NASHVILLE, Tenn. (WKRN) — With Tennessee’s abortion ban officially going into effect Tuesday, the ban will not only impact those looking to get an abortion, but also those going through the in vitro fertilization (IVF) process.
Eight years ago Jackie Corino’s daughter was born.
“I developed a life-threatening condition and had to have an emergency C-section,” she said. “After the fact, it was basically determined that me carrying subsequent pregnancies would be a really big risk to my health.”
But after years of talks, Corino and her husband decided they wanted to continue expanding their family.
“Three years ago, we decided to kind of jump into the whole world of IVF and look at potential surrogacy,” she said.
Last Friday the Supreme Court decided to overturn Roe V. Wade, bringing other concerns to Corino.
“When legislation comes out like this, every word matters, and the lack thereof words matter as well,” she said.
Corino began researching Tennessee laws and discovered House Bill 2314.
Introduced by Rep. Bruce Griffey and Sen. Mark Pody, the bill seeks to expand the offenses of child abuse, neglect, and endangerment to an unborn child. Part of the bill defines an unborn child as “an individual living member of the species, homo sapiens, throughout the entire embryonic and fetal stages of the unborn child from fertilization to full gestation and childbirth.”
The language could also include those going through IVF.
“It’s an intrusion into this most intimate decision,” Julie Tate-Keith said.
Tate-Keith has been practicing law focused on assisted reproductive technology for over 30 years and says this proposed bill could impact many Tennessee families going through IVF or looking to get a surrogate.
“If that bill comes back up and passes, then a patient’s right to decide this embryo cannot become a baby, that will no longer be their right,” she said.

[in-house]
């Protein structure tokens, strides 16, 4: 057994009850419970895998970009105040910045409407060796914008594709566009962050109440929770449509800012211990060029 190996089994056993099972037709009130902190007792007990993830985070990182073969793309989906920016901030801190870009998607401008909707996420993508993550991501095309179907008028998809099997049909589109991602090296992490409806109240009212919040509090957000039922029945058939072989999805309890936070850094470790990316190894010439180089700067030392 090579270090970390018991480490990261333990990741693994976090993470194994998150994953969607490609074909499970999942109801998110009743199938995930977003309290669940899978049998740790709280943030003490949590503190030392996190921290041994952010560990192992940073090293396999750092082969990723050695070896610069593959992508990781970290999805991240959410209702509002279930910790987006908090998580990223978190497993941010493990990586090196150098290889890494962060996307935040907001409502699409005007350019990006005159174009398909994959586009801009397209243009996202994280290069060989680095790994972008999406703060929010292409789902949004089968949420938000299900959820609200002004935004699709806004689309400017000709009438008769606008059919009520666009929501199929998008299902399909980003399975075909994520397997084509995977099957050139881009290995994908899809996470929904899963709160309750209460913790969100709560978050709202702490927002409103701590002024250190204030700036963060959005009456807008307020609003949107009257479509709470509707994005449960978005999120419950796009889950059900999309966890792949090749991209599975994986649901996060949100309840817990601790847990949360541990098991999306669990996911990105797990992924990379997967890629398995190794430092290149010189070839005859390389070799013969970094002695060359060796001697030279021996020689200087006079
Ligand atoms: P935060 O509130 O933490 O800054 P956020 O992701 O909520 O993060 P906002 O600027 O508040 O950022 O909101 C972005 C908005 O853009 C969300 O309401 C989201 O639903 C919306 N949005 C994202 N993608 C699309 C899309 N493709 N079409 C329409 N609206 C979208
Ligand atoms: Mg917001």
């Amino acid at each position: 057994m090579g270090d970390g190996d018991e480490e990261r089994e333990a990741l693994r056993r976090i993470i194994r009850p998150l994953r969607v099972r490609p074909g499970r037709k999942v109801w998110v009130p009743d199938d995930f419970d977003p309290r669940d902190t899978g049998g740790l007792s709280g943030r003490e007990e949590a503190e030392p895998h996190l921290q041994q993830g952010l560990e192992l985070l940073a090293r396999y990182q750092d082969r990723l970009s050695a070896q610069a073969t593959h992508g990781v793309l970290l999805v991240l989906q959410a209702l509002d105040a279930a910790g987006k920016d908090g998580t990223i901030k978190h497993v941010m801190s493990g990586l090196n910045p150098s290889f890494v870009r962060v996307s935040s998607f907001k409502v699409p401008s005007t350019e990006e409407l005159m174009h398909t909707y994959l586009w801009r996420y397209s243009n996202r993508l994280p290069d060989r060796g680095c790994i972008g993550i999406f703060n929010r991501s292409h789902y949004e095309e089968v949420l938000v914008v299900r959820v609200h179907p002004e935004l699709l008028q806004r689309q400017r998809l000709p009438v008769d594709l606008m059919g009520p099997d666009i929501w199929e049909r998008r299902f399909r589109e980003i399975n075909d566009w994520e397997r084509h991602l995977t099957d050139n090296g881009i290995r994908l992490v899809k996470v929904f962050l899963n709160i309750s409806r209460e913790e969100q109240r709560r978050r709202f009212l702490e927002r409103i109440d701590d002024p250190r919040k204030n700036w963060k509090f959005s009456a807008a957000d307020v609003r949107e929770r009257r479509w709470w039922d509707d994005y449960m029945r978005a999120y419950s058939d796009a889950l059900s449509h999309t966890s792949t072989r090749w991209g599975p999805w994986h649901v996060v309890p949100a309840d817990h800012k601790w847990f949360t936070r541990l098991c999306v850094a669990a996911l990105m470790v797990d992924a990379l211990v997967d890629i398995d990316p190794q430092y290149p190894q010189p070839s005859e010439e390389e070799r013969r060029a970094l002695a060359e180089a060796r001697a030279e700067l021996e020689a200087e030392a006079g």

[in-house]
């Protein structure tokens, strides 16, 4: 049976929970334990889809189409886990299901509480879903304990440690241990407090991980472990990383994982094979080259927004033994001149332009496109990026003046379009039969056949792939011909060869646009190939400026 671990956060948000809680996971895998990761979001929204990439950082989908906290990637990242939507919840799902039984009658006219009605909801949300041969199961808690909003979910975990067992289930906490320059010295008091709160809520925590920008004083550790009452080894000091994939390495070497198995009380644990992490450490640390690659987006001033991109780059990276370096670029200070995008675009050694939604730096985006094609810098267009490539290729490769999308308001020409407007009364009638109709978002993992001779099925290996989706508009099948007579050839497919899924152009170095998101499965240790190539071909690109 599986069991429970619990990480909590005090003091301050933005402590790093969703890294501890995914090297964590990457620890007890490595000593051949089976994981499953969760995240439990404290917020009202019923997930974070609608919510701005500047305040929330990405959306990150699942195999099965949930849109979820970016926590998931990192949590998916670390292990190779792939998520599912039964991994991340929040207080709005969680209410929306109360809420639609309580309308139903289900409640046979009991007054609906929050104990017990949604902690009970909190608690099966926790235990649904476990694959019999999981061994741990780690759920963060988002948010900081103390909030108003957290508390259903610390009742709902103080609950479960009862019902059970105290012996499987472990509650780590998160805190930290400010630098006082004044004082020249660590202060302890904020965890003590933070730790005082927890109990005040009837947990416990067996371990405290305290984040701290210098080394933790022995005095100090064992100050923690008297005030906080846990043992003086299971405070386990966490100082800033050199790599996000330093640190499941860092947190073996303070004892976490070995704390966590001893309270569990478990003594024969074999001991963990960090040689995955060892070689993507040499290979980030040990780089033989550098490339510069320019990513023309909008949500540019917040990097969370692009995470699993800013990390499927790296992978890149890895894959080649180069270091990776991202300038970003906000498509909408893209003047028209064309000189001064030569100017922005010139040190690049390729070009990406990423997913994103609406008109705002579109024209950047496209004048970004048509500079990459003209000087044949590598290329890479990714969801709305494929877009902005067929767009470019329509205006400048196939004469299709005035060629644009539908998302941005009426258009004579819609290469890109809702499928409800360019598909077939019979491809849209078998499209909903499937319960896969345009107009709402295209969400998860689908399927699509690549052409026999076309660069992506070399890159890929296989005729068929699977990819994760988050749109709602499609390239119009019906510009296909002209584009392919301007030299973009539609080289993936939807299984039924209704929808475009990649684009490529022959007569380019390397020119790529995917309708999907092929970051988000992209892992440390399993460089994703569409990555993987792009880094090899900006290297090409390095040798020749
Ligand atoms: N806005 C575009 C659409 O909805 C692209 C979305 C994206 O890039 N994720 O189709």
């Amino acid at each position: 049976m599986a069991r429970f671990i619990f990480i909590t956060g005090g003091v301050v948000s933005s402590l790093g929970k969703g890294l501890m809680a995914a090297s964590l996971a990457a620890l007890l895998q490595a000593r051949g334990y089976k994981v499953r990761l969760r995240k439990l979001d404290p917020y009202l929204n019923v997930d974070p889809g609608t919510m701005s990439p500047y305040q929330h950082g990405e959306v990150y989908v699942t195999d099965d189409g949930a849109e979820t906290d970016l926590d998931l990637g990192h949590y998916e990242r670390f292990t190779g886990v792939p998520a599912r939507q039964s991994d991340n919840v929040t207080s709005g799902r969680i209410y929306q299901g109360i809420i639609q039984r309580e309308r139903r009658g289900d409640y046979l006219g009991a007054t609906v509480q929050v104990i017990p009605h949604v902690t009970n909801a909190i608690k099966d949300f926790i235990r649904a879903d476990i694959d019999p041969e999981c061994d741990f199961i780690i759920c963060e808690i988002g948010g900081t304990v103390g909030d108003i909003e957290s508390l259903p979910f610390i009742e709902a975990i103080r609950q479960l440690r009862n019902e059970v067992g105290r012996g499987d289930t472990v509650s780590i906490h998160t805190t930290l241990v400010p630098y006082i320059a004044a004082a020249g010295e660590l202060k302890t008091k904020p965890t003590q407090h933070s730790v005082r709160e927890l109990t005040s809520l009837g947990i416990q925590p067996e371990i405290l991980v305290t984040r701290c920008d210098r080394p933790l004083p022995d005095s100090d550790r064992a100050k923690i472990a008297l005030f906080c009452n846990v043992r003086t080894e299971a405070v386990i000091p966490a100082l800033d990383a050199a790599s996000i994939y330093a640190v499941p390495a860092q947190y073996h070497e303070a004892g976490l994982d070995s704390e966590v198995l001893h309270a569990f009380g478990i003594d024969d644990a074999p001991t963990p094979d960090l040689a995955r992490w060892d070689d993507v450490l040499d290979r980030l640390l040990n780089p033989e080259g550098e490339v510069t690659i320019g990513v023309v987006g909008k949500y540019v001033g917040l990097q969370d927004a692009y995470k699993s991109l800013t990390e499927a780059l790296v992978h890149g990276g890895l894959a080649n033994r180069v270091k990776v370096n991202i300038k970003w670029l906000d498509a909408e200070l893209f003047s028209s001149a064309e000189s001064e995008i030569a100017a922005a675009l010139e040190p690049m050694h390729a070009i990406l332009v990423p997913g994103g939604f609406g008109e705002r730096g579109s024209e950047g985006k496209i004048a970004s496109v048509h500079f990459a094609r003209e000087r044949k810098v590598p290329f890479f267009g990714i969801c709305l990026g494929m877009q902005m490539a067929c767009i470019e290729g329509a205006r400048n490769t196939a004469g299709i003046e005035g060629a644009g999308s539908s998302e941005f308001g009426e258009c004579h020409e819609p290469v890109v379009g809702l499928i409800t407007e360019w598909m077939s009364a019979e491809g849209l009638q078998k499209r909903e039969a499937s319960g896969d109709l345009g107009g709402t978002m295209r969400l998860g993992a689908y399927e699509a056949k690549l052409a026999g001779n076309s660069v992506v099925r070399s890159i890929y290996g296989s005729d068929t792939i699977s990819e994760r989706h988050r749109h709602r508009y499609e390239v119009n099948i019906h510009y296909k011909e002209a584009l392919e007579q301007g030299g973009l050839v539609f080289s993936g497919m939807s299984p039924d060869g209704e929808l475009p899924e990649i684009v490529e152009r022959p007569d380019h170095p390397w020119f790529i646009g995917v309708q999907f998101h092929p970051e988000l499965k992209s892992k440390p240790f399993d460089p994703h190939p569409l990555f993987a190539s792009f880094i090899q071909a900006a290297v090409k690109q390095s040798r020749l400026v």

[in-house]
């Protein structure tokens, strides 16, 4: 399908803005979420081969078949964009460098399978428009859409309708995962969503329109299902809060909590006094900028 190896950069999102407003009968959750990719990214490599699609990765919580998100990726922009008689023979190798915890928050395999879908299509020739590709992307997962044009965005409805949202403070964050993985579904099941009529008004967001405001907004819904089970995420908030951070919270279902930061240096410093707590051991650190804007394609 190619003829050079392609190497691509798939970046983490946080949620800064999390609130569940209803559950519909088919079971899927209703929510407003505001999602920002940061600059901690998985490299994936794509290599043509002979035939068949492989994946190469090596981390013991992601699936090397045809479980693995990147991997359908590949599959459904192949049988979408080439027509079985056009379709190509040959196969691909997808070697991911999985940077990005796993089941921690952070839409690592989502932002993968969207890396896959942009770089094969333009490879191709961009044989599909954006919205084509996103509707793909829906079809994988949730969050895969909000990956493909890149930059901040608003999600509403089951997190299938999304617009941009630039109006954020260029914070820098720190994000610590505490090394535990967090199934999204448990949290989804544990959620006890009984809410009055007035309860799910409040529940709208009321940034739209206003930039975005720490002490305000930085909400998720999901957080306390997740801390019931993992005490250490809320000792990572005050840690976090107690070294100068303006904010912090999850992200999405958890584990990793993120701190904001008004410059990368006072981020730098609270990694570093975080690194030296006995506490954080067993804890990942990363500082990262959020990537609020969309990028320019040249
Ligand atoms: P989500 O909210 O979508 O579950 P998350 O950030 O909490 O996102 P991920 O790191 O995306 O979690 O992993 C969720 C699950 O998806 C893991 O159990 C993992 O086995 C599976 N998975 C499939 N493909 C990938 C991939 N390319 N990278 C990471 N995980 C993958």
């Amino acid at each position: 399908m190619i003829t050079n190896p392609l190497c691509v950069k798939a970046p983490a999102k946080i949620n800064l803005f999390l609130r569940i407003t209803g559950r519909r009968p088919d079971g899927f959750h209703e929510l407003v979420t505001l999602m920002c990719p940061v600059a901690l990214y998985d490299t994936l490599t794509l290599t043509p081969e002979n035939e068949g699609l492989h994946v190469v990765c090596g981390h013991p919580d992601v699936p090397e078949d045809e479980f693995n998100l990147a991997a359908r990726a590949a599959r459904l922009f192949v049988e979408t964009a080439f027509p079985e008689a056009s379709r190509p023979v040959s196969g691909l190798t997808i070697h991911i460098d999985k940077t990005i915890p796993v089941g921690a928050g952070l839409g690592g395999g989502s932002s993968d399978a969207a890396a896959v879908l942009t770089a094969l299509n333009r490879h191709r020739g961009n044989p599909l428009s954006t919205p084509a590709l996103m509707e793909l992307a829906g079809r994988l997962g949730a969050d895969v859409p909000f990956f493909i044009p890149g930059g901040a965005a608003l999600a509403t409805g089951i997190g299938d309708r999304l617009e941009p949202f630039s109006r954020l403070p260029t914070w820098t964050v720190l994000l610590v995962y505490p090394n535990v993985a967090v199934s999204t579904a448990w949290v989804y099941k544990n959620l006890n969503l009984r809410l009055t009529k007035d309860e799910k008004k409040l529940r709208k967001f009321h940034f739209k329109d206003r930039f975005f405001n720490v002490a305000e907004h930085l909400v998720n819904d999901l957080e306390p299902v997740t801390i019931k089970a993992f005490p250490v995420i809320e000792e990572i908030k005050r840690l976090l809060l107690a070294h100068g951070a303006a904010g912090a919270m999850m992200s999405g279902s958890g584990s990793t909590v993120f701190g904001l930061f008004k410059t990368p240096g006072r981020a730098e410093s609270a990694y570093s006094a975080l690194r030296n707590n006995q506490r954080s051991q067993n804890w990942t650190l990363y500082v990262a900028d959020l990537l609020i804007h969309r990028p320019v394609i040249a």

Tate-Keith believes it also brings real concerns about who is at fault when it comes to what happens to embryos.
“If the parents decide, ‘No, that embryo has significant genetic defects and we’re going to discard it,’ they could face criminal charges,” she said.
That’s something that also brings concerns to Corino.
“Knowing that at some point my husband and I could be faced with…’We have extra embryos what do we do,’ and then knowing that the state of Tennessee could potentially pass this, where either the physician or my husband and I could be held with criminal charges of child abuse and neglect and endangerment, is just pretty mind-blowing,” she said.
As of late March, no action has been taken with this bill, but Corino is worried about what could happen next here in Tennessee.
“I really hope that the people who are reviewing that take a step back and really look and understand the situation, and look at the IVF community and say, ‘We need to clarify language here,'” she said.
News 2 reached out to Rep. Griffey to see if he could clarify things with his proposed bill.
He declined to comment citing he is now a circuit court judge-elect, so he is limited on addressing issues that could be litigated before him as well as commenting on the decisions of other courts.